NASA Jet Propulsion Laboratory California Institute of Technology JPL HOME EARTH SOLAR SYSTEM STARS & GALAXIES SCIENCE & TECHNOLOGY JPL Email News RSS Mobile Video
Follow this link to skip to the main content
JPL banner - links to JPL and CalTech
left nav graphic Overview Science Technology The Mission People Spotlights Events Multimedia All Mars
Mars for Kids
Mars for Students
Mars for Educators
Mars for Press
+ Mars Home
+ Rovers Home
Multimedia
Summary
Images
Press Release Images
Spirit
Opportunity
All Raw Images
Spirit
Opportunity
Panoramas
Spirit
Opportunity
3-D Images
Spirit
Opportunity
Special-Effects Images
Spirit
Opportunity
Spacecraft
Mars Artwork
Landing Sites
Videos
Podcasts
Press Release Images: Opportunity
05-Jan-2012
  'Greeley Haven' Is Winter Workplace for Mars Rover
Press Release
Approaching 'Greeley Haven' on Endeavour Rim
Approaching 'Greeley Haven' on Endeavour Rim

NASA's Mars Exploration Rover Opportunity used its navigation camera to capture this view of a northward-facing outcrop, "Greeley Haven," where the rover will work during its fifth Martian winter. The rover team chose this designation as a tribute to the influential planetary geologist Ronald Greeley (1939-2011), who was a member of the science team for the Mars rovers and many other interplanetary missions.

Greeley Haven provides a north-facing slope of 15 degrees or more to aid electric output from Opportunity's solar array. It also presents geological targets of interest for investigation during months of limited mobility while the rover stays on the slope.

Opportunity took this southward-looking image during the 2,790th Martian day, or sol, of the rover's mission on Mars (Nov. 29, 2011), before an approach drive to the outcrop. The site is near the northern tip of the "Cape York" segment of the western rim of Endeavour Crater. Portions of the crater's interior and far rim are visible in the background. In the subsequent three weeks, Opportunity checked properties of two specific targets on the outcrop with tools on its robotic arm and tested maneuverability on the sloping surface. After deciding that the site could serve the mission well for the next several months, the team informally named it as a memorial for Greeley, who taught generations of planetary scientists at Arizona State University until his death on Oct. 27, 2011.

Opportunity has worked through four Martian southern hemisphere winters since it landed in Jan. 24, 2004 (Universal Time; Jan. 25, PST)about 14 miles (23 kilometers) to the northwest of its current location. Closer to the equator than its twin rover, Spirit, Opportunity has not needed to stay on a sun-facing slope during the previous winters. Now, however, Opportunity's solar panels carry a thicker coating of dust than in the previous winters. Unless an unlikely wind cleans the panels in coming weeks, the team will use a strategy employed for three winters with Spirit: staying on a sun-facing slope. For several months of shortened daylight before and after the southern Mars winter solstice on March 30, 2012, the sun will pass relatively low in the northern sky from the rover's perspective, and Opportunity will stay on the north-facing slope.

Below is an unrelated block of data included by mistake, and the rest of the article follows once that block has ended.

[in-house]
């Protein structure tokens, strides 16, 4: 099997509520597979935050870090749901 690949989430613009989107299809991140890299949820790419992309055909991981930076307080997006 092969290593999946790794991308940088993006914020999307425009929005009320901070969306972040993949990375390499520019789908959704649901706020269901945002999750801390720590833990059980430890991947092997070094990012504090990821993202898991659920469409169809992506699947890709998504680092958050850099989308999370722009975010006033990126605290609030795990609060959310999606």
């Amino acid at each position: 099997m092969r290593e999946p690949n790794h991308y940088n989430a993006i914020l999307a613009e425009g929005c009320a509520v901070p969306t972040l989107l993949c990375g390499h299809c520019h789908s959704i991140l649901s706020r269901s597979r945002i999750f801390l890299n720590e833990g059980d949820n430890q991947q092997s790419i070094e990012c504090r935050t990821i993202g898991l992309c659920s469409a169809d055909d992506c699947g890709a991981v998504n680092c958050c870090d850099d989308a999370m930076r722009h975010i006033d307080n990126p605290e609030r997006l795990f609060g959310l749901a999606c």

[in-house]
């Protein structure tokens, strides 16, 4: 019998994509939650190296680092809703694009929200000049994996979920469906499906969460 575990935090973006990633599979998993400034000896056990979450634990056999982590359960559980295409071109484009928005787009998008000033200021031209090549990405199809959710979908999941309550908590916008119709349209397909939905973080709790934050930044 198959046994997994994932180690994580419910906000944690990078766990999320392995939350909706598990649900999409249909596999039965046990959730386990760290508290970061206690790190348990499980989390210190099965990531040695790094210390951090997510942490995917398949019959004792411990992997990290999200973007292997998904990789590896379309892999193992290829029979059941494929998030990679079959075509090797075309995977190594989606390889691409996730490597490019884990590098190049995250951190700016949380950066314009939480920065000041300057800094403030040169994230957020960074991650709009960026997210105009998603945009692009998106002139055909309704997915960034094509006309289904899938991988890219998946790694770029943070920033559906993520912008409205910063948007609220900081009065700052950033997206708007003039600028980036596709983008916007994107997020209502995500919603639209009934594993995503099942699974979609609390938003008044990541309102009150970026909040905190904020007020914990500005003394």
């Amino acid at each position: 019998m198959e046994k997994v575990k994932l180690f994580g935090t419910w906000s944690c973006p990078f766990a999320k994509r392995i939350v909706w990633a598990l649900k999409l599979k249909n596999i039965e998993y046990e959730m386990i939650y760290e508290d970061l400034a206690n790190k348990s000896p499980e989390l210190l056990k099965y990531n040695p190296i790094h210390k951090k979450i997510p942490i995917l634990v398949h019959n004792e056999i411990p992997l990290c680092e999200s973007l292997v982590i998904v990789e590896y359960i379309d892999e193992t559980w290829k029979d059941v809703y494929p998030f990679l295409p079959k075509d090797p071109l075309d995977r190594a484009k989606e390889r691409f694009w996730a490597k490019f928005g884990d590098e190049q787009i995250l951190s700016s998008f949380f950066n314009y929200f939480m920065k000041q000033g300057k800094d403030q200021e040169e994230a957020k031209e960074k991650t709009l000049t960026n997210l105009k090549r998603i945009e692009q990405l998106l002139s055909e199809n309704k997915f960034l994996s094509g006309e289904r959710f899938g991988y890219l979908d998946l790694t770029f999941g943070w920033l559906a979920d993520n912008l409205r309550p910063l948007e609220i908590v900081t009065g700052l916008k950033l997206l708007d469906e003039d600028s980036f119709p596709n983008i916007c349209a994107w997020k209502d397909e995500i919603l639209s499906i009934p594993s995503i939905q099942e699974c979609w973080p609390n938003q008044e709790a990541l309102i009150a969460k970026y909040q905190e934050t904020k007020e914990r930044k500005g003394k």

Plans for research continuing through the months at Greeley Haven include a radio-science investigation of the interior of Mars, inspections of mineral compositions and textures on the outcrop, and assembly of a full-circle, color panorama of the surroundings. The planned full-circle image will be called the Greeley Panorama.

Image Credit: NASA/JPL-Caltech

Browse Image | Medium Image (123 kB) | Large (221 kB)
Full Resolution (3.2 MB)
 
'Greeley Haven' Site for Opportunity's Fifth Martian Winter
'Greeley Haven' Site for Opportunity's Fifth Martian Winter

This mosaic was acquired by the Mars Exploration Rover Opportunity's Panoramic Camera (Pancam) on Sol 2793 (Dec. 2, 2011). It shows a north-facing outcrop, informally named "Greeley Haven," where Opportunity will work during the rover's fifth Martian winter. The rover team chose this designation as a tribute to the influential planetary geologist Ronald Greeley (1939-2011), who was a member of the science team for the Mars rovers and many other interplanetary missions.

The site is of interest not only for its geologic features but because it has favorable northerly slopes to optimize Opportunity's solar energy as winter approaches in the southern hemisphere of Mars. After this mosaic was acquired, Opportunity backed up the slope to park at approximately 16 degrees northerly tilt and used tools on its robotic arm (Instrument Deployment Device, or IDD) to examine rock and soil targets. After deciding that the site could serve the mission well for the next several months, the team designated it as a memorial for Greeley, who taught generations of planetary scientists at Arizona State University, Tempe, until his death on Oct. 27, 2011.